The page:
By Eric Prisbell and Steve Yanda
Washington Post Staff Writers
Wednesday, September 23, 2009
Aside from the Byrd Stadium scoreboards, the most alarming sight for Maryland's supporters during Saturday's 32-31 loss to Middle Tennessee was the stadium's upper deck, where large sections were empty or only sprinkled with fans.
For much of this decade, the Terrapins either filled or came close to filling the entire stadium, even to watch less attractive or non-competitive opponents. But that has changed. Increasing mediocrity on the field -- the Terrapins have not finished a season ranked in the top 25 since 2003 -- has coincided with a steady decline in attendance.
Season ticket sales have slowed. Long-term commitments for new luxury suites have stalled. And a once-intimidating and raucous venue may be becoming less of a factor for visiting teams.
"I guess if you are going to point the finger at anybody, you should probably point it at us," Maryland defensive lineman Deege Galt said. "We are the ones not winning football games and not putting people in the stands."
Saturday's announced attendance of 43,167 was the smallest Byrd Stadium crowd since 2002. What's more, in just two games this season Maryland has already had two of the five smallest Byrd Stadium crowds since the start of the 2003 season.
The first two home opponents this season -- Middle Tennessee and division I-AA James Madison -- hailed from the Sun Belt Conference and Colonial Athletic Association, respectively, and lacked sizzle. But that is not uncommon for early-season schedules, and Maryland's average attendance for its first two home games this season was the lowest since 2001, Coach Ralph Friedgen's first season.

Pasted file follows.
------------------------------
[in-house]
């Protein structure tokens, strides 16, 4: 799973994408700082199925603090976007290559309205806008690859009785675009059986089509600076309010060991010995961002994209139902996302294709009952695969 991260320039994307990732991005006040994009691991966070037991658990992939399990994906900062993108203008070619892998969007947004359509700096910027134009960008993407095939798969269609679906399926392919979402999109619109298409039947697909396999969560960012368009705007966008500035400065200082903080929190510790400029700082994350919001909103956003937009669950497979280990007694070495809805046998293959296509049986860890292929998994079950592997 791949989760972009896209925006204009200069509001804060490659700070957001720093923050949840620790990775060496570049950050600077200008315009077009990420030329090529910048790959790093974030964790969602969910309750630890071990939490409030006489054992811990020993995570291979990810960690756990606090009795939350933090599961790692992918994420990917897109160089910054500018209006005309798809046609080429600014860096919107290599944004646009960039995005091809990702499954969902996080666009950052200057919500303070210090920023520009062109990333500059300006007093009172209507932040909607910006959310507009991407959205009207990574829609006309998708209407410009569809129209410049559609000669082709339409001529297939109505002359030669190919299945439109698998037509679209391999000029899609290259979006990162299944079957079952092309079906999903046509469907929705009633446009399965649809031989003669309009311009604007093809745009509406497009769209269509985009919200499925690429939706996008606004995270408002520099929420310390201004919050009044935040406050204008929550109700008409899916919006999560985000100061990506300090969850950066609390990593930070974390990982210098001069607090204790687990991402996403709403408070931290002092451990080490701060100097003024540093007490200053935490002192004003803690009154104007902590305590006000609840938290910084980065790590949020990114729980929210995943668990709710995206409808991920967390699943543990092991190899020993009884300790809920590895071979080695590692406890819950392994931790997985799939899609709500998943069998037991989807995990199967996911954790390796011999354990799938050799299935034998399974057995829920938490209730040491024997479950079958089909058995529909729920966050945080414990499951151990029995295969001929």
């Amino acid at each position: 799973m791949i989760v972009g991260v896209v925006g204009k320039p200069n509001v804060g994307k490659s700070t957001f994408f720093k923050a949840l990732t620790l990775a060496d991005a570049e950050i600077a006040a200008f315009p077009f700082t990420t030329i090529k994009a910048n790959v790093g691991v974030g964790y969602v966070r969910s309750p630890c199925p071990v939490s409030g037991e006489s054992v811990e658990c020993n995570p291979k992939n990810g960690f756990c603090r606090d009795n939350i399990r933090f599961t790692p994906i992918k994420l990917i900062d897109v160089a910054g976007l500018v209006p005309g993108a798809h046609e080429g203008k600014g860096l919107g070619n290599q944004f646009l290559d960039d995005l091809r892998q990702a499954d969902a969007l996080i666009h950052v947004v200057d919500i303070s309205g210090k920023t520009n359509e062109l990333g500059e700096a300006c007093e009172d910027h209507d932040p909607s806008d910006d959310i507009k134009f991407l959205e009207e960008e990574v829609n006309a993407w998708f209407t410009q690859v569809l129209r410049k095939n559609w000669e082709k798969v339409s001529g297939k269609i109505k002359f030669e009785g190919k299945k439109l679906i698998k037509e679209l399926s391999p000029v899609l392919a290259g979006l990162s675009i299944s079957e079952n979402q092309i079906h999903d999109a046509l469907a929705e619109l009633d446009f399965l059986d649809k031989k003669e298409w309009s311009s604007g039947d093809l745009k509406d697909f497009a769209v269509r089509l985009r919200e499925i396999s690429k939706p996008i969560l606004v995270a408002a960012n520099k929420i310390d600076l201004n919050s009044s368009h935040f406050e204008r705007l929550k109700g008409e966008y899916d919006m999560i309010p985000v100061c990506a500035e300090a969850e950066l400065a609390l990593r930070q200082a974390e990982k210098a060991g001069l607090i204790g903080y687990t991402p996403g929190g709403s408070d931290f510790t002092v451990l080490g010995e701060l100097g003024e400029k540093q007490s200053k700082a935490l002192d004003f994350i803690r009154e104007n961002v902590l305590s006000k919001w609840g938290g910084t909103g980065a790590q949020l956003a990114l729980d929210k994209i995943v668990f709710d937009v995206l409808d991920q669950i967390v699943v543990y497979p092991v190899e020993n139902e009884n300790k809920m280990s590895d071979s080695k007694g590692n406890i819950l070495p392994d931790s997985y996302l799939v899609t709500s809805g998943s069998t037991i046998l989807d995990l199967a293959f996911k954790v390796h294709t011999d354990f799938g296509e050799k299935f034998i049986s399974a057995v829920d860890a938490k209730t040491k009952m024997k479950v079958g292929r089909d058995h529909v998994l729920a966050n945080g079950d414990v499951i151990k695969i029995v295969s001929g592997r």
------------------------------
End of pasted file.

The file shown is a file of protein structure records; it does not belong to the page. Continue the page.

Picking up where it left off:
The economic downturn has caused fans nationwide to reevaluate how they spend their money, and that has been cited as one reason why Maryland received long-term commitments for only 41 of the 64 new luxury suites that were created for this season. But season ticket sales started to lag before the economy took a turn for the worse.
Maryland's season ticket sales have declined each year since the 2005 season, according to numbers provided by the university. The school sold 31,661 season tickets in 2005, but just 26,774 this season. Those totals represent all season tickets, including those for sponsors, lifetime members and recruits, among others. That allotment is consistent each year and makes up less than 10 percent of the total.
"Any time you see a decline like that, it is a concern," said Brian Ullmann, Maryland's senior associate athletic director for external operations. "It is a complicated mix of reasons, and we try to address those. The economy, wins and losses, customer service when they get here. If we show them a good time, they will come back."
This season, Maryland significantly lowered season ticket prices for seats at the very top of the upper deck, to $135 per ticket for the Terrapins' seven home games. It also offered packages for three games -- a marquee game against Virginia Tech, either Middle Tennessee or James Madison and another game -- and sold about 1,000 of those packages at $78 for upper-deck seats and $129 for the lower level.